(App et al.1998) and (patterson et al.2005)
However, unlike traditional OPEP devices that use
oscillatory back pressure, the Lung Flute has a unique
mechanism of action based on acoustic energy. When
blown in to with an exhalation vigorous enough to make
the reed oscillate, the Lung Flute generates a sound wave
of 16 to 22 Hz with an output of 110 to 115 dB using
2.5 cms H2O of pressure. This sound wave has the ability
to travel down the tracheobronchial tree and vibrate
tracheobronchial secretions.

Mucociliary clearance of the lower respiratory tract is enhanced by this vibration leading to sputum production. This functionality
of the Lung Flute has been applied to sputum
production for diagnostic testing and for the enhancement
of mucus clearance from the lower airways (Data
on file, Medical Acoustics).(Anjumen et al .2013) and (Fujita et al. 2009)
So the purpose of this study was to determine the efficacy of the Lung Flute training on the functional capacity of the patients suffering from acute exacerbation of COPD.

MATERIALS AND METHODS
Subjects and study design:
This study aimed to determine the effect of lung flute training on functional capacity in acute exacerbation of chronic obstructive pulmonary disease . It was conducted in El Sahel Teaching Hospital, Cairo, the study was done from March 2017 to September 2018.Sixty men suffering from AECOPD participated in this study; they were recruited from chest department at El Sahel teaching hospital , there ages ranged from 40-60 years old. All patients were free from cardiovascular and neurological disease. They were assigned into two equal groups in number . Group A (Study Group) received training by the Lung Flute device (trainer) for eight successive weeks, 3 times per week, 5-10 minutes for each session in addition to traditional chest physiotherapy techniques(pursed lip breathing ,percussion ,vibration ,coughing and postural drainage ) 15:20 minutes for each session. Group B (Control Group) received traditional chest physiotherapy techniques (pursed lip breathing ,percussion ,vibration ,coughing and postural drainage ) for eight successive weeks, 3 times per week, 15:20 minutes for each session. The study was approved by ethical committee of Faculty of Physical Therapy, Cairo University, approval number; P.T.REC/012/001566.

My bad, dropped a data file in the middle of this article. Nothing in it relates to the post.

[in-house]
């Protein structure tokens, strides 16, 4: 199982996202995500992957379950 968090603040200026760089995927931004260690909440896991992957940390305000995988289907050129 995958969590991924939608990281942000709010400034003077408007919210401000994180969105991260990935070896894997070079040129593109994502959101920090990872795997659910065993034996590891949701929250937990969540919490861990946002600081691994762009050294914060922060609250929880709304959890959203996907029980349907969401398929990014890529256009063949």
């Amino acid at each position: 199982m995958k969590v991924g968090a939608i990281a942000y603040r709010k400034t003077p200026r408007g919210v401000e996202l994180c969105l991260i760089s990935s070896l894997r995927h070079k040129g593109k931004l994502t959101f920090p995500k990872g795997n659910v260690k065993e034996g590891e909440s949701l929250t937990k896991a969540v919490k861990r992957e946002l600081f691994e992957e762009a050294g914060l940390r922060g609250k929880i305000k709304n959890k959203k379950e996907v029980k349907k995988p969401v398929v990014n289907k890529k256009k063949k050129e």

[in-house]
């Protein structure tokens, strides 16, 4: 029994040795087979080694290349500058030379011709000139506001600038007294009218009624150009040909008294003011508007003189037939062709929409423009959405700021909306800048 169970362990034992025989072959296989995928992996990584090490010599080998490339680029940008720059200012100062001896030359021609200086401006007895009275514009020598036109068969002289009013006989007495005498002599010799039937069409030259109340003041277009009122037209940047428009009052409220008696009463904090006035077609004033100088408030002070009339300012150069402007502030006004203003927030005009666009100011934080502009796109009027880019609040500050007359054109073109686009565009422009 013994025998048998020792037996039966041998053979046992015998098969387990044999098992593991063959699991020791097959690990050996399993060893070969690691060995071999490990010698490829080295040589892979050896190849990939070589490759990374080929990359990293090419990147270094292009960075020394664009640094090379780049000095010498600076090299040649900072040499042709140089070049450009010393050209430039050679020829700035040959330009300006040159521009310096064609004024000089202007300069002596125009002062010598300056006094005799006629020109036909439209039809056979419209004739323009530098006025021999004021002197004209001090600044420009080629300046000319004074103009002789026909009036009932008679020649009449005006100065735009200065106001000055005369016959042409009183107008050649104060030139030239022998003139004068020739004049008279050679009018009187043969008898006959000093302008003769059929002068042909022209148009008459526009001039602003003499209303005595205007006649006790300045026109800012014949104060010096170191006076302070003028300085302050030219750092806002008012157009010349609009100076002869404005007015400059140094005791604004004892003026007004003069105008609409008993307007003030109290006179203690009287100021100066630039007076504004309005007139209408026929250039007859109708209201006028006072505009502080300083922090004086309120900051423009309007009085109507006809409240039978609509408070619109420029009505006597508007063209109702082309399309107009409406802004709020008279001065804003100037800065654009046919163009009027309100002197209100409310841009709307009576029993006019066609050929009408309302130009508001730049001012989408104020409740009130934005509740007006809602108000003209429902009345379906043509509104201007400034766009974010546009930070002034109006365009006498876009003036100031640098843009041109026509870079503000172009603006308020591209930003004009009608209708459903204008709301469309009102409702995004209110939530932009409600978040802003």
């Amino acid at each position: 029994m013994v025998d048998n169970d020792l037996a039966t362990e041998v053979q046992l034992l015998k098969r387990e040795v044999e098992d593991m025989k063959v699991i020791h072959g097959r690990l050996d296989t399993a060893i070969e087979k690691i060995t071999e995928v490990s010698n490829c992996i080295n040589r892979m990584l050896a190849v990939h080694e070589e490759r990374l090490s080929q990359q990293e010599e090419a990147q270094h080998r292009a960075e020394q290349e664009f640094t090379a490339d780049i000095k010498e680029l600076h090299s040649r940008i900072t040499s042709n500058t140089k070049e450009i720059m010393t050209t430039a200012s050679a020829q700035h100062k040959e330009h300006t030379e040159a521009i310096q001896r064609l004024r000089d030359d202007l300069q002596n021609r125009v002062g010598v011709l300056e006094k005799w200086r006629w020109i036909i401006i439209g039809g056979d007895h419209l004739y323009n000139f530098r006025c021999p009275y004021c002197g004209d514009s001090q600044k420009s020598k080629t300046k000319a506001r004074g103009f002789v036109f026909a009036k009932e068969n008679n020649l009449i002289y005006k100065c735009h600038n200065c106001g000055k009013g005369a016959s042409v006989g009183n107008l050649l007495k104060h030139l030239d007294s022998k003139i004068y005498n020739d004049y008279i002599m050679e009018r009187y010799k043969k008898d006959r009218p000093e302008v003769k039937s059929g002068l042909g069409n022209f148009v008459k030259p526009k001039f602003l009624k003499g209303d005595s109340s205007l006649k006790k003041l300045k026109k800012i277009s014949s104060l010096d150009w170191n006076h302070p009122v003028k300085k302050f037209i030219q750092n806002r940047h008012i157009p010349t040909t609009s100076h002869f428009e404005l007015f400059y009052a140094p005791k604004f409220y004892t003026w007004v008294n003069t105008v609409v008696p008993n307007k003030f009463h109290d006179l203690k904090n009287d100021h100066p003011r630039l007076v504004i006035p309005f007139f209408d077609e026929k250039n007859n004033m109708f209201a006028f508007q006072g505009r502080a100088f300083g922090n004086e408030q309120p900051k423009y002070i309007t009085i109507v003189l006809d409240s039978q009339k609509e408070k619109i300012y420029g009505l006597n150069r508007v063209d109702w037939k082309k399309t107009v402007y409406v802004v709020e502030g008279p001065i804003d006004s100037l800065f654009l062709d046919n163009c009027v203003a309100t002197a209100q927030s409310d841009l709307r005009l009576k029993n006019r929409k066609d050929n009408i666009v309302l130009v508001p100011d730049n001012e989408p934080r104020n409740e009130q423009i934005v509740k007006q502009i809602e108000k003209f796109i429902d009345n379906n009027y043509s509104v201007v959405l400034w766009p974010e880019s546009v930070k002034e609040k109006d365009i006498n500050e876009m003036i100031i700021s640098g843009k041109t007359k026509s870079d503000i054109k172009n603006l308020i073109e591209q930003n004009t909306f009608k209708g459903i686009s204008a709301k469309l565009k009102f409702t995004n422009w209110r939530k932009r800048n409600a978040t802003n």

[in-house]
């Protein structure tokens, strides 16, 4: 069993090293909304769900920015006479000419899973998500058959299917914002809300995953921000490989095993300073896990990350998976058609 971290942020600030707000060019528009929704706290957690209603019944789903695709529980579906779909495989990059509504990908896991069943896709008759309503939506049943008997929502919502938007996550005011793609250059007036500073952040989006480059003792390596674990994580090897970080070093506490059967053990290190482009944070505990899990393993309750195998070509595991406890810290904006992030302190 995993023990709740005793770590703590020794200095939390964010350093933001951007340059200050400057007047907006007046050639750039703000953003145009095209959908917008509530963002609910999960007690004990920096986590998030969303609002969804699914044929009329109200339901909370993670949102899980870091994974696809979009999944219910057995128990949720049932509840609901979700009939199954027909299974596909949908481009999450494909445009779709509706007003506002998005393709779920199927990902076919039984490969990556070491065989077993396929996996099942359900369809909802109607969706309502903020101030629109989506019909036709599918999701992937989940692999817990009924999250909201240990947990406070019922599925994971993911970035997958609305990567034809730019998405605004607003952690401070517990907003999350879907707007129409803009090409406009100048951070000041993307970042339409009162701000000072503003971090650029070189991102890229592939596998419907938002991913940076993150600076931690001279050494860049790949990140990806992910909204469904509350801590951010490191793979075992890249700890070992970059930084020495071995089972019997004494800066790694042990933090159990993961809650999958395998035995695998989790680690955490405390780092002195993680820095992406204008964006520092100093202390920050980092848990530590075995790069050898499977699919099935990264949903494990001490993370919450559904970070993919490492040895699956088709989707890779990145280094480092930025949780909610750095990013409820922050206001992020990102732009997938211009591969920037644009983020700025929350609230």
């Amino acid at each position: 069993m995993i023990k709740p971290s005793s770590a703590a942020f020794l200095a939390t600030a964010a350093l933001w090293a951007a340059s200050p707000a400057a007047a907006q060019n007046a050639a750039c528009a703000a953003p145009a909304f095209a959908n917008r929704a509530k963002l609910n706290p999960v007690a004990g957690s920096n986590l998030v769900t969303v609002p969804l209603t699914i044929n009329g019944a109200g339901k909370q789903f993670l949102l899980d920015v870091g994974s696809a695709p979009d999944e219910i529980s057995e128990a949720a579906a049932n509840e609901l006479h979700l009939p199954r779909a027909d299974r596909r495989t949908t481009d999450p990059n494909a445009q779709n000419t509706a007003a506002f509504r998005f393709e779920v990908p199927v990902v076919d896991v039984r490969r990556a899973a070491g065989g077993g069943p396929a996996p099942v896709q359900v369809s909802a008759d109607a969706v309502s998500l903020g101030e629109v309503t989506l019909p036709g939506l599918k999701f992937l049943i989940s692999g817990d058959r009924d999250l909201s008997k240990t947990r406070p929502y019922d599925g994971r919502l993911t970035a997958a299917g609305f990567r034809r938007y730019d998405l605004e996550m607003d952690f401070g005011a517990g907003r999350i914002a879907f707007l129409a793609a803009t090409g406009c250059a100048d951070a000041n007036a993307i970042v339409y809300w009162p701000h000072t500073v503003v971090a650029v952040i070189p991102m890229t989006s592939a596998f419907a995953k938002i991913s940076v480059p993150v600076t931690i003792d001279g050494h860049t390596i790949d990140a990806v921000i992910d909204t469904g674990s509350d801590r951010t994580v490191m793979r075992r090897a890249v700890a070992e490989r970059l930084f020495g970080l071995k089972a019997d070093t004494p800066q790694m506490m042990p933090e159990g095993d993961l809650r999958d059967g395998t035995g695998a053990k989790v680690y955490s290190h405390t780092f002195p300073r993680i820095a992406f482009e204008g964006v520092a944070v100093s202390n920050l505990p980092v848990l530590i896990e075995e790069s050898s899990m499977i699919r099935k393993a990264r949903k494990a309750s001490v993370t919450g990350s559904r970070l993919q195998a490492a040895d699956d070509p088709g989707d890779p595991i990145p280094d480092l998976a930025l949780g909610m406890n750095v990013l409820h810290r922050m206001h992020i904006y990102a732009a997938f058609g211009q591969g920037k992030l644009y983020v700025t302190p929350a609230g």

For Evaluation:
Spirometer was used as initial evaluation (Vitalograph copd6),Manufacturer:Vitalograph(Ireland),Ennis,Ireland, the dual zones provide an instant indication of both the obstructive index and the COPD classification. Parameters were tested included : forced expiratory volume in first second (FEV1) ,forced expiratory volume in sixth second(FEV6),ratio of forced expiratory volume in one second to forced expiratory volume in sixth second (FEV1/FEV6) and maximum minute ventilation (MMV). Recently, increasing attention has been given to the use of the forced expiratory volume at 6 s of
exhalation (FEV6) as an alternative for FVC (Ferguson et al .2000)
The COPD Assessment Test (CAT): The CAT is a validated, short (8-item) and simple patient completed questionnaire, with good discriminant properties, developed for use in routine clinical practice to measure the health status of patients with COPD, the total score for the 8- items range from 0-40. Higher scores denote a more severe impact of COPD on a patient’s life. (Jones , et al., 2009) .Six minute walk test was carried out before and after interventions to determine the patient functional capacity. (ATS, 2002).